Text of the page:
December 9, 2004

County Executive-elect Christopher Coons strongly urged County Council not to provide financing for $17 million worth of stormwater projects, including buyouts of 17 residential properties damaged beyond repair by flooding in the aftermath of storms in September.

"We may do more damage than we should if we don't think this through," he warned in a strongly-worded appeal to defer what he called "a well-intentioned rush" to respond to cries from constituents in several communities southwest of Wilmington for county government to provide remedial action to remedy situations which contributed to the natural disaster and alleviate some of the financial hardship of its most severely affected victims.

If Council and the executive administration does so, Coons said, "we are expanding the scope of county responsibility dramatically [and will] open up a whole new range of commitments and raise expectations."

Council could vote at its Dec. 21 session on an ordinance which would transfer $17 million in the current capital budget into what it describes as "a stormwater mitigation project." The money previously had been earmarked for unspecified acquisitions of parkland and other land.

The latest draft of a list of "proposed drainage and flood abatement capital improvement projects" prepared by the Department of Special Services and dated Dec. 7, brings to 30 the number of individual projects. They include $3.9 million to buy and demolish seven townhouses in Glendale and replace them with a drainage pond, $2 million to buy and demolish seven houses in Newkirk Estates, and a $150,000 buyout of one property in Duross Heights.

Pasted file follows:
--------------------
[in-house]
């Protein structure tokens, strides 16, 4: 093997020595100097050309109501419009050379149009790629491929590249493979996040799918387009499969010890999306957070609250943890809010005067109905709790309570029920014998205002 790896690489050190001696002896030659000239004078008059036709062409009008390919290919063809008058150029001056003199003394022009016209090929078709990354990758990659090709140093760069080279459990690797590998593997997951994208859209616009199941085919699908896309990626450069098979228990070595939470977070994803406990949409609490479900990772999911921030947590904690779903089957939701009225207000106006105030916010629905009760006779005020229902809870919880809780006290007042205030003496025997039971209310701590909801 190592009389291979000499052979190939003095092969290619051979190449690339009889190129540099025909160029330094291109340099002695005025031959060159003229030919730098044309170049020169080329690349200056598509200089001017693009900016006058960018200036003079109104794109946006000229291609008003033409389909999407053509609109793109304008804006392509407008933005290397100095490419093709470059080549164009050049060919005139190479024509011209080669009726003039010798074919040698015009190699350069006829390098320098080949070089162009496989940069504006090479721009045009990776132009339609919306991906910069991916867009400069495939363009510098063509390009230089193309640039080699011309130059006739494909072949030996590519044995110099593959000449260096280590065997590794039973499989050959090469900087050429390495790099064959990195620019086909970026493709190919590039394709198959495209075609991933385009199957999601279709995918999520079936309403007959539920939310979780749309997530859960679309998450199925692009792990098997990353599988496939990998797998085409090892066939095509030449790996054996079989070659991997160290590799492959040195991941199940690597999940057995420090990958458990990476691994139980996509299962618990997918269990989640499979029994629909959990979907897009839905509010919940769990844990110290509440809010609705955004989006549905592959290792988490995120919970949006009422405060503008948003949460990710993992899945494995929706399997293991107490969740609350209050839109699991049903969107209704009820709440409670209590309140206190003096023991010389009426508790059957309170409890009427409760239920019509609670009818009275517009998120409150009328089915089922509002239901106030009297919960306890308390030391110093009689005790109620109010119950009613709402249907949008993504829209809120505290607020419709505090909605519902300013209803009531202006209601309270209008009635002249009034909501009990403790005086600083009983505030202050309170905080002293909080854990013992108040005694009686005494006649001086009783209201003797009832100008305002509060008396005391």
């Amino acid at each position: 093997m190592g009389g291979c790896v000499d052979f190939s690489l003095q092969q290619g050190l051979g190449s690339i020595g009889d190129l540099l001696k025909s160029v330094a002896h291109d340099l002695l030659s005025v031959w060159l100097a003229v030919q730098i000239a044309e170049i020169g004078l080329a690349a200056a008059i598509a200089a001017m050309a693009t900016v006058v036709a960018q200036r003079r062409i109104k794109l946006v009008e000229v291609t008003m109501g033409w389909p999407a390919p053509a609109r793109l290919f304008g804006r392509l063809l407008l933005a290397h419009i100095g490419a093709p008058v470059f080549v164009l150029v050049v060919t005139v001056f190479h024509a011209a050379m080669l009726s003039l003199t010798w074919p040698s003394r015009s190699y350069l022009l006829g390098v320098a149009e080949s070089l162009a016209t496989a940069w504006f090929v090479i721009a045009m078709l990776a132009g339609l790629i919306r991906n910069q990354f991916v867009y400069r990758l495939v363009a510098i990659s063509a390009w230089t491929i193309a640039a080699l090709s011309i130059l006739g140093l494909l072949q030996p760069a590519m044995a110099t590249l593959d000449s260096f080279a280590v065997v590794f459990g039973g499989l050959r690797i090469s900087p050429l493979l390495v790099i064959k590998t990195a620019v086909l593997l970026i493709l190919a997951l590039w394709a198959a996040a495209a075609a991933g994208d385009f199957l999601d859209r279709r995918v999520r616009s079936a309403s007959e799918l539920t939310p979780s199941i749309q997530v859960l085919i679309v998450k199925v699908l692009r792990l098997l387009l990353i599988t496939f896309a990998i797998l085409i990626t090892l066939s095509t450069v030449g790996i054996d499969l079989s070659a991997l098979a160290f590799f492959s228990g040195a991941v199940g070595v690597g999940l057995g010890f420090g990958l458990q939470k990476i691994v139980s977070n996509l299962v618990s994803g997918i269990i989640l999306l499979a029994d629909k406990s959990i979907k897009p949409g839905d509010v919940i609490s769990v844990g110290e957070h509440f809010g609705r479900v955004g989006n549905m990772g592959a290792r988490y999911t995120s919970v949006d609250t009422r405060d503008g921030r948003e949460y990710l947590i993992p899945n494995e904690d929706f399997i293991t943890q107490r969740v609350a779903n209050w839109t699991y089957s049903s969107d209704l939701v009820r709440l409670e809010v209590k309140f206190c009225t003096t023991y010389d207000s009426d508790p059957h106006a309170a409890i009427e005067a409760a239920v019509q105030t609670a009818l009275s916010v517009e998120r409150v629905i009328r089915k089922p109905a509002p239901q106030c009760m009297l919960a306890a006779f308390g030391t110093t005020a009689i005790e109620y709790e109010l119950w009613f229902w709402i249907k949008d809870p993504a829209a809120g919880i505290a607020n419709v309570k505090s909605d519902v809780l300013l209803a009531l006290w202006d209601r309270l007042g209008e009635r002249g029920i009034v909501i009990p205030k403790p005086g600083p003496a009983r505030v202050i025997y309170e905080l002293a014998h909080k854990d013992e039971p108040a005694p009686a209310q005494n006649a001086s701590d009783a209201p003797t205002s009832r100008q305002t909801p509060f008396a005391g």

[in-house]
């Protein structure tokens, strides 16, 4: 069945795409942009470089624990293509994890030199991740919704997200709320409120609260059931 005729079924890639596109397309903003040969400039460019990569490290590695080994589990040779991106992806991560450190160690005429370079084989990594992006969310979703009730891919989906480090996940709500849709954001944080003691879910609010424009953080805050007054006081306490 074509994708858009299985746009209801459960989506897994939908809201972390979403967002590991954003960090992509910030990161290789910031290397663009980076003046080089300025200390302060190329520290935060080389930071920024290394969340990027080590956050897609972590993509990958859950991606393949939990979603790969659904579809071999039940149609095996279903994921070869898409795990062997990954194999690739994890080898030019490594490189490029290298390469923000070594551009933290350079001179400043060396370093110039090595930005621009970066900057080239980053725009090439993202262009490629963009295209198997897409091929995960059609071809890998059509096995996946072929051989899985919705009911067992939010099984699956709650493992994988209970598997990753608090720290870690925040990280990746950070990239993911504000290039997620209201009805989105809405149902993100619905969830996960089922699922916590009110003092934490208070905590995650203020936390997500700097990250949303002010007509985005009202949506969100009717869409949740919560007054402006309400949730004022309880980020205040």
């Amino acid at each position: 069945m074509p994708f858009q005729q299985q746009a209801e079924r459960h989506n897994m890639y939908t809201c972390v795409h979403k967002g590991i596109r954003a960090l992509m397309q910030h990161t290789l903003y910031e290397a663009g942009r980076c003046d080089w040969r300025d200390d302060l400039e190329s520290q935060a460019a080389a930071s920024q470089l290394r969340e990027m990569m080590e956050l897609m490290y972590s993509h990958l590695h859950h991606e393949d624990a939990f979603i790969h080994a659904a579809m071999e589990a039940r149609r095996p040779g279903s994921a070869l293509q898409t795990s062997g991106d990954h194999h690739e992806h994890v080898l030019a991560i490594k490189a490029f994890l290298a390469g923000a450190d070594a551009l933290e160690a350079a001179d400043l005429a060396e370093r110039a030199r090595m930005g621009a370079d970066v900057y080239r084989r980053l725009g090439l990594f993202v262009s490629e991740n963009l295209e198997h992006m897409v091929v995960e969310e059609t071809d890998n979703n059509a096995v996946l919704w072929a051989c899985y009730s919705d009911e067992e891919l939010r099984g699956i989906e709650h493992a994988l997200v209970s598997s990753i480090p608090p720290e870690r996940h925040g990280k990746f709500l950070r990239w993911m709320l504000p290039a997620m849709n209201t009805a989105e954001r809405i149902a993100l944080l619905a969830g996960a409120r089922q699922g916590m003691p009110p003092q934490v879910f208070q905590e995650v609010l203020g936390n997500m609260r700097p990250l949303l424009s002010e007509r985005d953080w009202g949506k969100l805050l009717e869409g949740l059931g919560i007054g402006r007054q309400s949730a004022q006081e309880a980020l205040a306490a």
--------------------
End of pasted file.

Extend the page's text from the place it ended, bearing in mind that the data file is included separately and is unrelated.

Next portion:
Despite Coons's plea, Councilman Timothy Sheldon introduced the measure at the Dec. 7 session and indicated that he intends to bring it to a vote, as is customary with most ordinances, a fortnight after introduction. "One of the things I wanted to do is getting the county rolling," he said. Sheldon is one of eight new Council members.

As Delaforum previously reported, Council president Paul Clark, who is one of those newly elected, previously voiced strong support for Sheldon's initiative.

If Council were to enact the ordinance on Dec. 21, there would be time for outgoing County Executive Tom Gordon to sign it into law before Coons succeeds him on Jan. 4. Gordon reportedly is supportive of a buyout of the damaged properties that are listed and has advocated several flooding-control measures.

The next scheduled Council meeting will be Jan. 11 and it would be up to Coons to complete action on the measure if the ordinance were passed then. While observers believe it is doubtful he would want to veto a piece of major legislation at the beginning of his administration, they point out that putting the money in the right place in the capital budget is not the same thing as spending it and the executive is the ultimate authority with regard to timing of actions by county departments.

While only four of the 30 projects, which account for about 12% of the total cost, involve work that falls within county government's legal obligations, Joseph Freebery, general manager of the Department of Special Services, said that he regards the proposed ordinance as both providing money and "giving us a directive" to proceed with the projects on the list.

Crux of the issue discussed at a meeting of Council's special services committee on Dec. 7 -- prior to Sheldon's introducing the ordinance that evening -- was the matter of jurisdiction and resultant responsibility for pay for the work.

Clark said both he and Coons have been "having many conversations" in that regard with state officials, particularly legislators, Governor Ruth Ann Minner's staff and secretary of transportation Nathan Hayward.

"Every agency I have seen, other than us, takes two years to just think about it," Clark said.

"The best I can say right now is that folks are unwilling to say a flat 'no'," Coons said. If the county acts unilaterally, he said, "the others will sit on their hands ... and we'll be left holding the bag."